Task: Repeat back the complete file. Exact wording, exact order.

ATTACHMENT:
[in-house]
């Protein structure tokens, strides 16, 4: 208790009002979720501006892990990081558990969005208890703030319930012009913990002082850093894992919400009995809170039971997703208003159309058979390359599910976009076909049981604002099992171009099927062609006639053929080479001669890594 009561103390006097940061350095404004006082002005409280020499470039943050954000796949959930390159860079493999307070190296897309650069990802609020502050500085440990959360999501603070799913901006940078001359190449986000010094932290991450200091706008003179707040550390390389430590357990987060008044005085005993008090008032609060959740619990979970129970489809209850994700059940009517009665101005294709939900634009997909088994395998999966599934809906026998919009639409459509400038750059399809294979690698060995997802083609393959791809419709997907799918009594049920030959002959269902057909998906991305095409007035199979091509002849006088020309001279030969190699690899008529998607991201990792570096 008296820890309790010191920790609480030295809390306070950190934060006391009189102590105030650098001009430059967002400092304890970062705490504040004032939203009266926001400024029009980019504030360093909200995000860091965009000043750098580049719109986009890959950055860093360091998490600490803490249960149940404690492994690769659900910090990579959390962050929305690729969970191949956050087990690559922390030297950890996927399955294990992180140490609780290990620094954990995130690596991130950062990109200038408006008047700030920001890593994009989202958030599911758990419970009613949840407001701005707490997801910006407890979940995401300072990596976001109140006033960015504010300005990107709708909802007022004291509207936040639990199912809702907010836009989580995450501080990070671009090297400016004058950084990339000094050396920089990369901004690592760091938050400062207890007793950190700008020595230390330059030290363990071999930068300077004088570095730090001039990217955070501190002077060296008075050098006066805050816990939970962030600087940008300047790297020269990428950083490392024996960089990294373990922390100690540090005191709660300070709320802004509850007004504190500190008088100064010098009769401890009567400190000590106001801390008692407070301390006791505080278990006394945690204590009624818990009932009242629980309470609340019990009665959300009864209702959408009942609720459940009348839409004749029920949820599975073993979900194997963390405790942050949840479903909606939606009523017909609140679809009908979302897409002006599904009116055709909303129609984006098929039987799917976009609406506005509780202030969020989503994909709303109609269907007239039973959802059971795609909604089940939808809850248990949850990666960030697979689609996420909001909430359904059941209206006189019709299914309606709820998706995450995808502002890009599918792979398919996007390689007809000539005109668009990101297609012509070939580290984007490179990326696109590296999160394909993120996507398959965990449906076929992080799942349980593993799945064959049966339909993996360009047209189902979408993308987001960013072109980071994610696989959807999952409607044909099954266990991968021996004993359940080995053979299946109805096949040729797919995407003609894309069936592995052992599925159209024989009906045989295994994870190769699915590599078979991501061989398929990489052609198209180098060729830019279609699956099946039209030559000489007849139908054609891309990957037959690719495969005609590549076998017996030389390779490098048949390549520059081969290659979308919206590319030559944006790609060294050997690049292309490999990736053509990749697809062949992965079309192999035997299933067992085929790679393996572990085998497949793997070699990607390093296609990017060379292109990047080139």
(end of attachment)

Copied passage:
[in-house]
């Protein structure tokens, strides 16, 4: 208790009002979720501006892990990081558990969005208890703030319930012009913990002082850093894992919400009995809170039971997703208003159309058979390359599910976009076909049981604002099992171009099927062609006639053929080479001669890594 009561103390006097940061350095404004006082002005409280020499470039943050954000796949959930390159860079493999307070190296897309650069990802609020502050500085440990959360999501603070799913901006940078001359190449986000010094932290991450200091706008003179707040550390390389430590357990987060008044005085005993008090008032609060959740619990979970129970489809209850994700059940009517009665101005294709939900634009997909088994395998999966599934809906026998919009639409459509400038750059399809294979690698060995997802083609393959791809419709997907799918009594049920030959002959269902057909998906991305095409007035199979091509002849006088020309001279030969190699690899008529998607991201990792570096 008296820890309790010191920790609480030295809390306070950190934060006391009189102590105030650098001009430059967002400092304890970062705490504040004032939203009266926001400024029009980019504030360093909200995000860091965009000043750098580049719109986009890959950055860093360091998490600490803490249960149940404690492994690769659900910090990579959390962050929305690729969970191949956050087990690559922390030297950890996927399955294990992180140490609780290990620094954990995130690596991130950062990109200038408006008047700030920001890593994009989202958030599911758990419970009613949840407001701005707490997801910006407890979940995401300072990596976001109140006033960015504010300005990107709708909802007022004291509207936040639990199912809702907010836009989580995450501080990070671009090297400016004058950084990339000094050396920089990369901004690592760091938050400062207890007793950190700008020595230390330059030290363990071999930068300077004088570095730090001039990217955070501190002077060296008075050098006066805050816990939970962030600087940008300047790297020269990428950083490392024996960089990294373990922390100690540090005191709660300070709320802004509850007004504190500190008088100064010098009769401890009567400190000590106001801390008692407070301390006791505080278990006394945690204590009624818990009932009242629980309470609340019990009665959300009864209702959408009942609720459940009348839409004749029920949820599975073993979900194997963390405790942050949840479903909606939606009523017909609140679809009908979302897409002006599904009116055709909303129609984006098929039987799917976009609406506005509780202030969020989503994909709303109609269907007239039973959802059971795609909604089940939808809850248990949850990666960030697979689609996420909001909430359904059941209206006189019709299914309606709820998706995450995808502002890009599918792979398919996007390689007809000539005109668009990101297609012509070939580290984007490179990326696109590296999160394909993120996507398959965990449906076929992080799942349980593993799945064959049966339909993996360009047209189902979408993308987001960013072109980071994610696989959807999952409607044909099954266990991968021996004993359940080995053979299946109805096949040729797919995407003609894309069936592995052992599925159209024989009906045989295994994870190769699915590599078979991501061989398929990489052609198209180098060729830019279609699956099946039209030559000489007849139908054609891309990957037959690719495969005609590549076998017996030389390779490098048949390549520059081969290659979308919206590319030559944006790609060294050997690049292309490999990736053509990749697809062949992965079309192999035997299933067992085929790679393996572990085998497949793997070699990607390093296609990017060379292109990047080139």